Choice Schools Still Being Debated
New study says voucher students do better. Except on achievement.
Wisconsin’s first-in-the-nation Parents’ Choice program using tax funds to pay tuition for students in private schools is back in the news in ways good and bad.
The good news: A new study by two professors found that Milwaukee students in Choice schools are happier in those schools, more likely to graduate and enroll in college, and less likely to be convicted of crimes.
The bad: Despite decades of studies in Milwaukee and across the nation, there is still no clear evidence that Choice students do better on achievement tests, the report added.
In Washington, U.S. Education Secretary Betsy DeVos last week clashed with Wisconsin Congressman Mark Pocan over Milwaukee’s Choice program. DeVos was defending her agency’s request for cuts in aid to public schools nationwide but $1.4 billion more for choice programs, including $250 million more for private and religious schools.
The Milwaukee Journal Sentinel reported that, on 2015-16 tests, only two percent of students at one Milwaukee Choice school, Right Step, were proficient in math and no students were proficient in English.
Pocan asked if DeVos would send one of her children to Right Step, the Journal Sentinel reported. DeVos demurred, saying “I really applaud Milwaukee for empowering parents to make the decisions that they think are right for their students and their children.”
Pocan called Wisconsin’s Choice program a “failed experiment” and complained that the last expansion of vouchers resulted in three-fourths of the public money going to parents whose kids were already enrolled in those private schools, and two-thirds went to families making over $100,000 a year, as The Capital Times reported.
Wisconsin’s first Choice program was signed into law by Republican Gov. Tommy G. Thompson in April 1990. It let only 341 poor Milwaukee-area students attend seven non-religious private schools. Choice followed years of controversies over how to improve failing MPS schools.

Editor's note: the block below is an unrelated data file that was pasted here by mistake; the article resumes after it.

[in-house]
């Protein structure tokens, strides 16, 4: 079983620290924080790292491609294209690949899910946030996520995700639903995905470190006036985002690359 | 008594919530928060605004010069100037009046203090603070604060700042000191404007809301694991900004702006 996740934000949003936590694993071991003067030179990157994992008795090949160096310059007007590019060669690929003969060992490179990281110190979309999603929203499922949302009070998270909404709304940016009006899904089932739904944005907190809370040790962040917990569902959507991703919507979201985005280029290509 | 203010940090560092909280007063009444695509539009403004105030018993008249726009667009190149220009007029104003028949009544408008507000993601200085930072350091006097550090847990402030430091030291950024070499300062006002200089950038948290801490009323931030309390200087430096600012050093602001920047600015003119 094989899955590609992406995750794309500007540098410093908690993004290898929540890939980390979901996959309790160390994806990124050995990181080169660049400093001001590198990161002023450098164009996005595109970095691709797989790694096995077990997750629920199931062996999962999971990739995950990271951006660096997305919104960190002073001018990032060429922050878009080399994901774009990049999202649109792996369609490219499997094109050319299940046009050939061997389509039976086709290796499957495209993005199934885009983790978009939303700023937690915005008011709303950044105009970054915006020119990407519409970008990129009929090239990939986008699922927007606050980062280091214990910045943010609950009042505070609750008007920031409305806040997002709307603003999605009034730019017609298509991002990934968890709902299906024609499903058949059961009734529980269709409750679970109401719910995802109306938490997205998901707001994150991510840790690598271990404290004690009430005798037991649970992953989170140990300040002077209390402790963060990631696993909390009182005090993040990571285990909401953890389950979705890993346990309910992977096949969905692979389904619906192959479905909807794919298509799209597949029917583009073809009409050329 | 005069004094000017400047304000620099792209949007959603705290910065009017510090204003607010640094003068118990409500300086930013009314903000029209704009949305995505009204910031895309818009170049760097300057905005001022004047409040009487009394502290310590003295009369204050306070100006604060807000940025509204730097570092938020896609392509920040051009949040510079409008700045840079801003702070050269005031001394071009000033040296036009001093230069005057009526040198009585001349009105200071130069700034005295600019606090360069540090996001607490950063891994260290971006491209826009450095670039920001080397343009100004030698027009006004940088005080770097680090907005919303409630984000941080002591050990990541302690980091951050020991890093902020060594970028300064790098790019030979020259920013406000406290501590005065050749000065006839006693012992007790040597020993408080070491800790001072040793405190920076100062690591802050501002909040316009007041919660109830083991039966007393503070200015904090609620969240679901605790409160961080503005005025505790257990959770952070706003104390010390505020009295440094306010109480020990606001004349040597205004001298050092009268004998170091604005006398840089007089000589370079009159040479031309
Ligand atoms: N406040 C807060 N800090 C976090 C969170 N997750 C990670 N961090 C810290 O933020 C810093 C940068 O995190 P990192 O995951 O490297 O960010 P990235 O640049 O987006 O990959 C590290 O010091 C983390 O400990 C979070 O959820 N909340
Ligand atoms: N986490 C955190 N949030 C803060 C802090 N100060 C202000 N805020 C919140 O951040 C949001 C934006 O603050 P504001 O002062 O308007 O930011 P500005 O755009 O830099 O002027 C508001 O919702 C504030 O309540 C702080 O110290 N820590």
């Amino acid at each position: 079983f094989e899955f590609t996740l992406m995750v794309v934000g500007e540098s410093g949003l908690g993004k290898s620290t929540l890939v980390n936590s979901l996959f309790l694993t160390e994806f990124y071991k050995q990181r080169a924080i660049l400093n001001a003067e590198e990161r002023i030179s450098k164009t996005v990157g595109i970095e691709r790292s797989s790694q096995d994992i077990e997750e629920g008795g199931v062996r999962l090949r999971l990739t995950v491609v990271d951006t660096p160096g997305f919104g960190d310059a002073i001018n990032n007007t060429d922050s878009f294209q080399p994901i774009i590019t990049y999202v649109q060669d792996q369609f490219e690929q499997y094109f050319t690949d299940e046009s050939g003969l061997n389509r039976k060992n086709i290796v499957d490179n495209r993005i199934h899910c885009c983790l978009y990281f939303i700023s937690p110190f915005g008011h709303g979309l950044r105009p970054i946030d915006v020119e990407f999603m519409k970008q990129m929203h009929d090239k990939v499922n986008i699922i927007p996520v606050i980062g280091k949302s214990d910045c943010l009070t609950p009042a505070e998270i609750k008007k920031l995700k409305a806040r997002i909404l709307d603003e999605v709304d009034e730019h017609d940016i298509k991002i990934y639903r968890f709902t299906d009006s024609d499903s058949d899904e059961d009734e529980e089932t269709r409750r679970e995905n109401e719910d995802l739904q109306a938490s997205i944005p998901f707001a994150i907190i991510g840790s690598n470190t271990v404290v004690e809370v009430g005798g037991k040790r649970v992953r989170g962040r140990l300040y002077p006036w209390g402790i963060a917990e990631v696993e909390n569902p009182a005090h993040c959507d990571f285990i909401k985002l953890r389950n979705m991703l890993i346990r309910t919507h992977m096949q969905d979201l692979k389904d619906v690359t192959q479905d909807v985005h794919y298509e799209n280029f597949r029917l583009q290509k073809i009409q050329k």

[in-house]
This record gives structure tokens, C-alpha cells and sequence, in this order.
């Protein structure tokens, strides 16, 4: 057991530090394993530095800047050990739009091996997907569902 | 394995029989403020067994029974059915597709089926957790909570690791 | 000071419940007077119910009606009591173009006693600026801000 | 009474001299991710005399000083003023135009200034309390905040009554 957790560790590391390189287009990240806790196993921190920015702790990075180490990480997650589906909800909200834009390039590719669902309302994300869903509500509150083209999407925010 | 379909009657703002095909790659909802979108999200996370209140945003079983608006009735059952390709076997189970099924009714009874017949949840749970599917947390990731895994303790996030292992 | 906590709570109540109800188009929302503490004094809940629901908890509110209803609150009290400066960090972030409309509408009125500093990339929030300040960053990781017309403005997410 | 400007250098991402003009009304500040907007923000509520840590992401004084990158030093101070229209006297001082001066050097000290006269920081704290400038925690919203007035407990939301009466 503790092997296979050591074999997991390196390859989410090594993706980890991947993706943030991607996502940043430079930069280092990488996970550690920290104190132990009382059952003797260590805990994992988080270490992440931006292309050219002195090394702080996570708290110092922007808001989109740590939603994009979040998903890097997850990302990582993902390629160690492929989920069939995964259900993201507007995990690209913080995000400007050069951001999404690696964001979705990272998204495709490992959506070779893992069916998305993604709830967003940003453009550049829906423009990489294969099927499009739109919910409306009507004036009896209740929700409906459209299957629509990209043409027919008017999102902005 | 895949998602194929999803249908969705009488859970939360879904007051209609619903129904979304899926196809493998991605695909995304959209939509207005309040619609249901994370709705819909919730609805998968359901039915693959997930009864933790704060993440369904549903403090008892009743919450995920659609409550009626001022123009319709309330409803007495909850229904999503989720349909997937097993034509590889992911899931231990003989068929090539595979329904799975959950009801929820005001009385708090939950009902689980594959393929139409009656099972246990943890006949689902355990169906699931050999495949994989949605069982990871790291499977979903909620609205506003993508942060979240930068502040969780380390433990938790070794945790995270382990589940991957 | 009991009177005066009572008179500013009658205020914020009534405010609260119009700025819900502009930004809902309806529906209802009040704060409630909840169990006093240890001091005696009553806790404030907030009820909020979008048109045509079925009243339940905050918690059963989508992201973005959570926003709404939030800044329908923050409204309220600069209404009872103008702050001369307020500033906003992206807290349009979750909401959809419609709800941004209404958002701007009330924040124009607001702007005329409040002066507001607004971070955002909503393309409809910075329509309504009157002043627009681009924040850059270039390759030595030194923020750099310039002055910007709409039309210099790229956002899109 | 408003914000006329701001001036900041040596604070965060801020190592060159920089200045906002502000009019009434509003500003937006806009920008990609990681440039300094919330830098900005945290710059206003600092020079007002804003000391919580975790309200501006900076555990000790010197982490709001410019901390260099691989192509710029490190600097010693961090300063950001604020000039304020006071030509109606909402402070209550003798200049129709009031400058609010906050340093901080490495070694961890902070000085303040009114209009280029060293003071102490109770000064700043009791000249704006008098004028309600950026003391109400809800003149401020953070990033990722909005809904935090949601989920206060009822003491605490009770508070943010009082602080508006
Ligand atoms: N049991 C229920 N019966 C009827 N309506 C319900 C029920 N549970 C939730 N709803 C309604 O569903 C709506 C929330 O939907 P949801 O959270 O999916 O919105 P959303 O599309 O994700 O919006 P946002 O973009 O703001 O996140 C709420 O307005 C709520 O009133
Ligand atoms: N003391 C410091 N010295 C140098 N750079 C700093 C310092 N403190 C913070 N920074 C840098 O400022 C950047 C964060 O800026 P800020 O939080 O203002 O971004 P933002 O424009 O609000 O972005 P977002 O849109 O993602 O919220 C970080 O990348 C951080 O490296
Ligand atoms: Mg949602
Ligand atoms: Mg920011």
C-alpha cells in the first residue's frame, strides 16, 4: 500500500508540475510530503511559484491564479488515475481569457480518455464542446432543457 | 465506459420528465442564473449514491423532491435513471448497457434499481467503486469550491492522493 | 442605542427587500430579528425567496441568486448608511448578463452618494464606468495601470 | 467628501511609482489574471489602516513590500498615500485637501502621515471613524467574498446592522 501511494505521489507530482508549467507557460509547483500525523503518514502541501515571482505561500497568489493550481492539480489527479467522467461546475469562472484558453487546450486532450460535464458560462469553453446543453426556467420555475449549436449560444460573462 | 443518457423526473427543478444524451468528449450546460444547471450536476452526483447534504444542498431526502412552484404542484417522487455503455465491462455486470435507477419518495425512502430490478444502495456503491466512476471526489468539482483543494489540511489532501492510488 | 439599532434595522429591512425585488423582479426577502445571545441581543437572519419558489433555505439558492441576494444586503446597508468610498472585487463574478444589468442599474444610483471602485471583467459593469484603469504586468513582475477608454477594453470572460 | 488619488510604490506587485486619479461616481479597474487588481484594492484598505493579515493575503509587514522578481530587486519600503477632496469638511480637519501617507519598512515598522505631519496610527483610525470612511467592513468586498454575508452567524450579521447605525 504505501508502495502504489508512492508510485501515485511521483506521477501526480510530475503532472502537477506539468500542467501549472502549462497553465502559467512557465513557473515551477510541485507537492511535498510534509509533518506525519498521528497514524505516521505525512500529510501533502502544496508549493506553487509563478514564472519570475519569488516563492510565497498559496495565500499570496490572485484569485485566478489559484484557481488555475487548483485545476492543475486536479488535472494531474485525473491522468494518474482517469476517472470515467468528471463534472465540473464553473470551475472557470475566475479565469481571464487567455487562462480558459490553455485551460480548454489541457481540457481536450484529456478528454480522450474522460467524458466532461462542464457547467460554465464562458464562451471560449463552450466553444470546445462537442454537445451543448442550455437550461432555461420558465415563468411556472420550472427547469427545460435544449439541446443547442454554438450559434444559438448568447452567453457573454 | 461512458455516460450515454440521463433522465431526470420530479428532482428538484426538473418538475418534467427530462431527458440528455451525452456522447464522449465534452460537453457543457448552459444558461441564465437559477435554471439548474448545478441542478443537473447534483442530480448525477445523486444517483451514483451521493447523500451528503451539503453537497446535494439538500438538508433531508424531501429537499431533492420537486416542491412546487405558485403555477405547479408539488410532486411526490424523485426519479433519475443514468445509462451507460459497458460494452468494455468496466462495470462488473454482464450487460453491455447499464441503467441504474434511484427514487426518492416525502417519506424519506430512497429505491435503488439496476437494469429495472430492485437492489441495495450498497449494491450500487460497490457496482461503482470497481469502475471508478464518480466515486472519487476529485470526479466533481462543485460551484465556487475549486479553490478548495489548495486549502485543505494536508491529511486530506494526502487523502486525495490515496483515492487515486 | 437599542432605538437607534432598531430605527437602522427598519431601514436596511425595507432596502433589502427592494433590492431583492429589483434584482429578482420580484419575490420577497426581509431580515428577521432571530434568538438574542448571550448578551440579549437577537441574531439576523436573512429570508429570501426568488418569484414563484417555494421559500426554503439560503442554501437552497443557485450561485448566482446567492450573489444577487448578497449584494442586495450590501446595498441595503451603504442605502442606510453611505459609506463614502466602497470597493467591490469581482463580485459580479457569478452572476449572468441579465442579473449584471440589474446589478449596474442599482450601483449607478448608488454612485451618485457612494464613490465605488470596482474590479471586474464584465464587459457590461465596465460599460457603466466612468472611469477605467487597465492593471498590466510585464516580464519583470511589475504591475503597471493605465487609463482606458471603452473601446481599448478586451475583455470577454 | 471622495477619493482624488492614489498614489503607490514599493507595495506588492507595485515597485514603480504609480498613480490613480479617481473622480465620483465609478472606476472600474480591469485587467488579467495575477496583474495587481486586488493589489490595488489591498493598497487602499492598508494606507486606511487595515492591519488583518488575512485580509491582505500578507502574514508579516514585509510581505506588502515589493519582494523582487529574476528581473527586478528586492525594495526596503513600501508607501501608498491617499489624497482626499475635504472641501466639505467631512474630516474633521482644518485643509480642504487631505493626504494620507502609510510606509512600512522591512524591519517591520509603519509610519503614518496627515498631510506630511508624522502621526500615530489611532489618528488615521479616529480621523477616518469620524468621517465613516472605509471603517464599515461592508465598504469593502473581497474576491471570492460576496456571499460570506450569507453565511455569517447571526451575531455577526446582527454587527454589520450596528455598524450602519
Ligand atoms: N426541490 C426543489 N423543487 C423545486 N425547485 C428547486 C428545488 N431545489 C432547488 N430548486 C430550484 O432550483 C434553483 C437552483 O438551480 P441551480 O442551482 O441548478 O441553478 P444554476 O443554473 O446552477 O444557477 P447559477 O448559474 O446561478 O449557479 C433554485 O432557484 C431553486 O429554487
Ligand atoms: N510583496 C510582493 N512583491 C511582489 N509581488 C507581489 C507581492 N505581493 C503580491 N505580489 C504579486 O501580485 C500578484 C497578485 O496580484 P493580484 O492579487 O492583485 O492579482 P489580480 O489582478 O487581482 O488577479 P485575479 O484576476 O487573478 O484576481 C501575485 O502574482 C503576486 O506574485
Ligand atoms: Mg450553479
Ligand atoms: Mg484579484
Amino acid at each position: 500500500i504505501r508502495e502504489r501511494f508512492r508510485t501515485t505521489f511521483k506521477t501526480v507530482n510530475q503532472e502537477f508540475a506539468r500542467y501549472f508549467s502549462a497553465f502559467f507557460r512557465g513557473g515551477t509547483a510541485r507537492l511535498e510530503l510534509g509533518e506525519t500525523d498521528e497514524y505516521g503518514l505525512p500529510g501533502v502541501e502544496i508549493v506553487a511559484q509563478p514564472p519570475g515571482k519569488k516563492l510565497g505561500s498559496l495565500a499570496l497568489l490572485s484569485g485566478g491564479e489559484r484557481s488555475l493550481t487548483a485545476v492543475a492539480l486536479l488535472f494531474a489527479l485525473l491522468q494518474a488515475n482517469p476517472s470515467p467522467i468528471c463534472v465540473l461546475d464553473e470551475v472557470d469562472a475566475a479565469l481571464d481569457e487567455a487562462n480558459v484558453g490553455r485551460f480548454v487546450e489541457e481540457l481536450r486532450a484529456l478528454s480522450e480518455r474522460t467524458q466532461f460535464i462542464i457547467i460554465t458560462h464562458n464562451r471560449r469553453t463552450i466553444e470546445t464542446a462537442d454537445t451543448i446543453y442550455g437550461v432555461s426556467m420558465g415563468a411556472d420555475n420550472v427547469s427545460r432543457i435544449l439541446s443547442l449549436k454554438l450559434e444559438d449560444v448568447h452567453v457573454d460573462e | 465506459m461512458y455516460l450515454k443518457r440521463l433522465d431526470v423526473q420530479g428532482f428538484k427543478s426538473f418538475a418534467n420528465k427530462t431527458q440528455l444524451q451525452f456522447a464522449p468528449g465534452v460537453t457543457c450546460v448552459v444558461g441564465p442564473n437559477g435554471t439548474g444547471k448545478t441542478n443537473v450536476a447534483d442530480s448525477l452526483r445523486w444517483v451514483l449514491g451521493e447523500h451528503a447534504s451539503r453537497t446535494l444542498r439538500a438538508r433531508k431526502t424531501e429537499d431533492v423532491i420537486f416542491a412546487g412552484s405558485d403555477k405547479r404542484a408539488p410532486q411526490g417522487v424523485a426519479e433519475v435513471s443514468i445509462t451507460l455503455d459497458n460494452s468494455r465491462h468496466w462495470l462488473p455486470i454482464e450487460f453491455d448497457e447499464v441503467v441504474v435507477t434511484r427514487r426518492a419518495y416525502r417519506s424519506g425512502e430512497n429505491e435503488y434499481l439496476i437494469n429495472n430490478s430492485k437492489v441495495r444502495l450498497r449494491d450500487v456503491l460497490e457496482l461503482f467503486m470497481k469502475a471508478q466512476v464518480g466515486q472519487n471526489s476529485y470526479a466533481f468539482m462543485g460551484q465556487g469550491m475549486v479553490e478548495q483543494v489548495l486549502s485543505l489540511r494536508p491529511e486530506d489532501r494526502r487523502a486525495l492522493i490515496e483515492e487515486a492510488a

Five years later, Thompson got the Legislature to expand Choice to church-run schools – a change that allowed it to expand to 32,700 students who this year attend about 260 private schools in Milwaukee, Racine and statewide.
They concluded: “A movement that began in Gov. Thompson’s office in 1987 and the Wisconsin Legislature in 1990 has been the most important fundamental change in education since the desegregation efforts of 1960s and 1970s.”
Witte and Wolf found that Choice students feel better about those schools and graduate “from high schools and attended four-year colleges at 4 and 7 percentage point higher rates” than MPS students. Choice high school grads are more likely to have careers and “solid family structures,” the professors added, while dropouts are more likely to spend time in jail, be single parents and be drug or alcohol dependent.
A group of 2006 Milwaukee Choice students stayed in college about eight months longer than MPS graduates, the study said.
The report also said parents enrolled their kids in Choice schools believing they would learn more, the schools were safer, there was more classroom discipline and better teachers. As a result, Choice parents were “considerably” more involved in school-related activities.
But, the study noted, “The evidence in support of the various forms of school choice increasing test scores is decidedly mixed…School choice interventions demonstrate their clearest positive effects on non-cognitive outcomes such as attainment, civic values and crime reduction.”
“My personal opinion is that these results are more important than performance on standardized tests,” Witte added. “The test scores, of which there are many, do not show consistent differences between Parents’ Choice students and MPS students.”
Scott Jensen, the former Assembly speaker and Thompson aide who is now a senior advisor to the American Federation for Children, which promotes Choice nationally, also said there are factors more important than test scores.
“The best academic studies all agree that the students attending voucher schools in Milwaukee are more likely to graduate from high school and go on to college than their peers at MPS,” Jensen said. “As a result, the students in voucher schools are more likely to succeed in life.”
When legislators writing the next state budget act on K-12 school funding, they must decide how much faster Choice in Wisconsin should grow.